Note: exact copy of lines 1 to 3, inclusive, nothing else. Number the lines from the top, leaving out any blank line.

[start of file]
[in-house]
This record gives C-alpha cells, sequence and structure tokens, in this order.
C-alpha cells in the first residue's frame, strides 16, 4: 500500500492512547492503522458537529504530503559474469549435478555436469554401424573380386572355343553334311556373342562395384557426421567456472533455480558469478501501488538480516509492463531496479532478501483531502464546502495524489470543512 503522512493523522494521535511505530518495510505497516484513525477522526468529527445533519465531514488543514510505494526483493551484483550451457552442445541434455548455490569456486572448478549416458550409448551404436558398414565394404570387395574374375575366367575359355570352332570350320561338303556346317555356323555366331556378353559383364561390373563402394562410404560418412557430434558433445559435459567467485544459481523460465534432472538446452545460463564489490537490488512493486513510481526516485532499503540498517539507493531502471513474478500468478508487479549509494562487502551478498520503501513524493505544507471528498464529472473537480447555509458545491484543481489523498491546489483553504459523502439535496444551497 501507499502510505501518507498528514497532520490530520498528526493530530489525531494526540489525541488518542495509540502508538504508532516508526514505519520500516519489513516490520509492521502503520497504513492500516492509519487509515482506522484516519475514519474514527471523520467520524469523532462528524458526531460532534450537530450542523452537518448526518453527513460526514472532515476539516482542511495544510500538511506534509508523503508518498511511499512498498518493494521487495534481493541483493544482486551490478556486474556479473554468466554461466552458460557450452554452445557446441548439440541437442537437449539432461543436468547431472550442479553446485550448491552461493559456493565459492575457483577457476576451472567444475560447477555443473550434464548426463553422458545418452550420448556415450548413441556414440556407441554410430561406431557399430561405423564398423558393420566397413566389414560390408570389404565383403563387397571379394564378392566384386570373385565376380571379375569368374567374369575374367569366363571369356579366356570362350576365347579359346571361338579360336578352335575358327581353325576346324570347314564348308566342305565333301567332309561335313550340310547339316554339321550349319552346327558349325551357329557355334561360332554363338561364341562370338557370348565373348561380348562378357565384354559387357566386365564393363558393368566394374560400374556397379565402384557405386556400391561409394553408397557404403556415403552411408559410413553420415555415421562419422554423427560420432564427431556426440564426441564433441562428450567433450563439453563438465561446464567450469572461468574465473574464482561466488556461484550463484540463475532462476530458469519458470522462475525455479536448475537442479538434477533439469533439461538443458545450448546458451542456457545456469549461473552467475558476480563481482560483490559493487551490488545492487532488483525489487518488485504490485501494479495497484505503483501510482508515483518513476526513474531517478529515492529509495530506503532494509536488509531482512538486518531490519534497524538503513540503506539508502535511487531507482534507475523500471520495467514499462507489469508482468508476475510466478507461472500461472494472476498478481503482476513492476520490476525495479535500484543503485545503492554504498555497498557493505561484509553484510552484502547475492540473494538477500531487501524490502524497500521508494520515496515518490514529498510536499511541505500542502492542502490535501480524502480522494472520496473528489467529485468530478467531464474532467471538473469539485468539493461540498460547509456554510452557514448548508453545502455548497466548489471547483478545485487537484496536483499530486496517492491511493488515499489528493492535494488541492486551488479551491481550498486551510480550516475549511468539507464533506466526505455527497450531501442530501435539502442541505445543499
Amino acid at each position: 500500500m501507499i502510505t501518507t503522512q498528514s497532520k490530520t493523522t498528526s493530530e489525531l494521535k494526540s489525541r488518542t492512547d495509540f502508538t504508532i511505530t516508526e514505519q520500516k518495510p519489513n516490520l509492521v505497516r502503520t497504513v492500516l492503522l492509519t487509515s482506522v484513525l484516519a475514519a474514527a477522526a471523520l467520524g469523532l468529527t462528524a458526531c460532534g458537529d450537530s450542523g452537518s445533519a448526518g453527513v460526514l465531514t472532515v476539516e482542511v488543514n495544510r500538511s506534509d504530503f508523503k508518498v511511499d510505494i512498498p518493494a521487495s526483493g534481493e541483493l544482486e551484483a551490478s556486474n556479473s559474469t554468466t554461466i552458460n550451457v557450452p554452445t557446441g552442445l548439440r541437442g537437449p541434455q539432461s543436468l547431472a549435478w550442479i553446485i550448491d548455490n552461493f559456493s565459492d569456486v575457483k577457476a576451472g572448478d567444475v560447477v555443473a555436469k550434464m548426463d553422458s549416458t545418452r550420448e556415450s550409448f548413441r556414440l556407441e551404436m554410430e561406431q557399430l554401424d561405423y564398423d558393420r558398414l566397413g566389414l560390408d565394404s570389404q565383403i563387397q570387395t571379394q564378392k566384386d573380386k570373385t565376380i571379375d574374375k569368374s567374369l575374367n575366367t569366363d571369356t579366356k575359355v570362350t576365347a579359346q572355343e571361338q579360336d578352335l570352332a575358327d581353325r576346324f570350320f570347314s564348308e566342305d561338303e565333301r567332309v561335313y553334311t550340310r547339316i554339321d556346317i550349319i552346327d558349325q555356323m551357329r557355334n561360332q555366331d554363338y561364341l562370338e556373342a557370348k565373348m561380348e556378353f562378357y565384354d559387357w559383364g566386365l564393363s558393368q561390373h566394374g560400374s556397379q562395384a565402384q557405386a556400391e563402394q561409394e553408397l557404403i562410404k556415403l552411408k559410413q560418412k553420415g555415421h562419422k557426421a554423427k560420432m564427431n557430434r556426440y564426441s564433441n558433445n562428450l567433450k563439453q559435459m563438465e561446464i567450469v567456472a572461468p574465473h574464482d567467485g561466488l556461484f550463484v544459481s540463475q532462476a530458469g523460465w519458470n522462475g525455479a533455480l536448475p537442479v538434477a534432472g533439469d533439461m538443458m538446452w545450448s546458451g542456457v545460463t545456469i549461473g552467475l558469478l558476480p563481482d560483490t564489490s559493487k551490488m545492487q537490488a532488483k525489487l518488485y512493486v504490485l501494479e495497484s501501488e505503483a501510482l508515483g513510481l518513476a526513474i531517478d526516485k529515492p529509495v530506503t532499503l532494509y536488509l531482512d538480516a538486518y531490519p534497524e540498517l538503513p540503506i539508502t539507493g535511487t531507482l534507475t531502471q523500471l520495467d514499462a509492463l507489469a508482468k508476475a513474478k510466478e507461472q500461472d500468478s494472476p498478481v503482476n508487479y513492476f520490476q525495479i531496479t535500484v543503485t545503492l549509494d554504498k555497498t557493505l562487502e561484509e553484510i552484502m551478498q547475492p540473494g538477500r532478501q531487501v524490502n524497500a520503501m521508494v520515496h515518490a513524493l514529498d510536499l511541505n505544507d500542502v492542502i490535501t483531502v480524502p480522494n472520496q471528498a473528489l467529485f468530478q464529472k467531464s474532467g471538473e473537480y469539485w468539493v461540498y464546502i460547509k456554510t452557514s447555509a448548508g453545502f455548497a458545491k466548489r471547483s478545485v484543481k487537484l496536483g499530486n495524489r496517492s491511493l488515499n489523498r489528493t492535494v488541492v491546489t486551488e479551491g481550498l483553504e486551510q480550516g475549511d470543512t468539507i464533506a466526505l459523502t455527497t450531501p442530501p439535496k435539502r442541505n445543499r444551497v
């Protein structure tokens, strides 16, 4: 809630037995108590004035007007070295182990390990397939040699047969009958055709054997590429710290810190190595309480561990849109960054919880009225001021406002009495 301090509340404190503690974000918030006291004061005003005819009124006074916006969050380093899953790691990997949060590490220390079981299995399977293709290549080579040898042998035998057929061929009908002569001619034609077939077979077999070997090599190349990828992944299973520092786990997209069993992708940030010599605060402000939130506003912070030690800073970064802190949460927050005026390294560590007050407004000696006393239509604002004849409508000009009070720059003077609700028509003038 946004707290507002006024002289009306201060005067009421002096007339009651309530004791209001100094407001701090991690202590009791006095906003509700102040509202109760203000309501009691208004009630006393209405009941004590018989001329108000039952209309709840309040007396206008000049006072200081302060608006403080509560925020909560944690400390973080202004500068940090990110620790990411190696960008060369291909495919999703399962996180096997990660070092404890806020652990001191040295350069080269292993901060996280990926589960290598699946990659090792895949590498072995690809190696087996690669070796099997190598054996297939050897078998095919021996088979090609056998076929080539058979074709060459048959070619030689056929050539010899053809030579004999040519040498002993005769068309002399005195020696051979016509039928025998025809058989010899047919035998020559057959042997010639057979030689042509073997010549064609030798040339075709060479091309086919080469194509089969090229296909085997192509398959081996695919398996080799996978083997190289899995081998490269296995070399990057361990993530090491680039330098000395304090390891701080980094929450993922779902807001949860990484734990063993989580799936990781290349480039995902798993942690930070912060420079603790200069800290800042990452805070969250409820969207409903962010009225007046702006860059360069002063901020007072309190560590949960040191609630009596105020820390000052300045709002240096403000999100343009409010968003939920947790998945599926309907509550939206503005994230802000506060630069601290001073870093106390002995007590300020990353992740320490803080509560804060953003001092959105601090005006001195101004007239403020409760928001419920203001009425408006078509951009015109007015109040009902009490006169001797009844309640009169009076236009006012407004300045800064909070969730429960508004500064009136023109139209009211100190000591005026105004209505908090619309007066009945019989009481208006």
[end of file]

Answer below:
[in-house]
This record gives C-alpha cells, sequence and structure tokens, in this order.
C-alpha cells in the first residue's frame, strides 16, 4: 500500500492512547492503522458537529504530503559474469549435478555436469554401424573380386572355343553334311556373342562395384557426421567456472533455480558469478501501488538480516509492463531496479532478501483531502464546502495524489470543512 503522512493523522494521535511505530518495510505497516484513525477522526468529527445533519465531514488543514510505494526483493551484483550451457552442445541434455548455490569456486572448478549416458550409448551404436558398414565394404570387395574374375575366367575359355570352332570350320561338303556346317555356323555366331556378353559383364561390373563402394562410404560418412557430434558433445559435459567467485544459481523460465534432472538446452545460463564489490537490488512493486513510481526516485532499503540498517539507493531502471513474478500468478508487479549509494562487502551478498520503501513524493505544507471528498464529472473537480447555509458545491484543481489523498491546489483553504459523502439535496444551497 501507499502510505501518507498528514497532520490530520498528526493530530489525531494526540489525541488518542495509540502508538504508532516508526514505519520500516519489513516490520509492521502503520497504513492500516492509519487509515482506522484516519475514519474514527471523520467520524469523532462528524458526531460532534450537530450542523452537518448526518453527513460526514472532515476539516482542511495544510500538511506534509508523503508518498511511499512498498518493494521487495534481493541483493544482486551490478556486474556479473554468466554461466552458460557450452554452445557446441548439440541437442537437449539432461543436468547431472550442479553446485550448491552461493559456493565459492575457483577457476576451472567444475560447477555443473550434464548426463553422458545418452550420448556415450548413441556414440556407441554410430561406431557399430561405423564398423558393420566397413566389414560390408570389404565383403563387397571379394564378392566384386570373385565376380571379375569368374567374369575374367569366363571369356579366356570362350576365347579359346571361338579360336578352335575358327581353325576346324570347314564348308566342305565333301567332309561335313550340310547339316554339321550349319552346327558349325551357329557355334561360332554363338561364341562370338557370348565373348561380348562378357565384354559387357566386365564393363558393368566394374560400374556397379565402384557405386556400391561409394553408397557404403556415403552411408559410413553420415555415421562419422554423427560420432564427431556426440564426441564433441562428450567433450563439453563438465561446464567450469572461468574465473574464482561466488556461484550463484540463475532462476530458469519458470522462475525455479536448475537442479538434477533439469533439461538443458545450448546458451542456457545456469549461473552467475558476480563481482560483490559493487551490488545492487532488483525489487518488485504490485501494479495497484505503483501510482508515483518513476526513474531517478529515492529509495530506503532494509536488509531482512538486518531490519534497524538503513540503506539508502535511487531507482534507475523500471520495467514499462507489469508482468508476475510466478507461472500461472494472476498478481503482476513492476520490476525495479535500484543503485545503492554504498555497498557493505561484509553484510552484502547475492540473494538477500531487501524490502524497500521508494520515496515518490514529498510536499511541505500542502492542502490535501480524502480522494472520496473528489467529485468530478467531464474532467471538473469539485468539493461540498460547509456554510452557514448548508453545502455548497466548489471547483478545485487537484496536483499530486496517492491511493488515499489528493492535494488541492486551488479551491481550498486551510480550516475549511468539507464533506466526505455527497450531501442530501435539502442541505445543499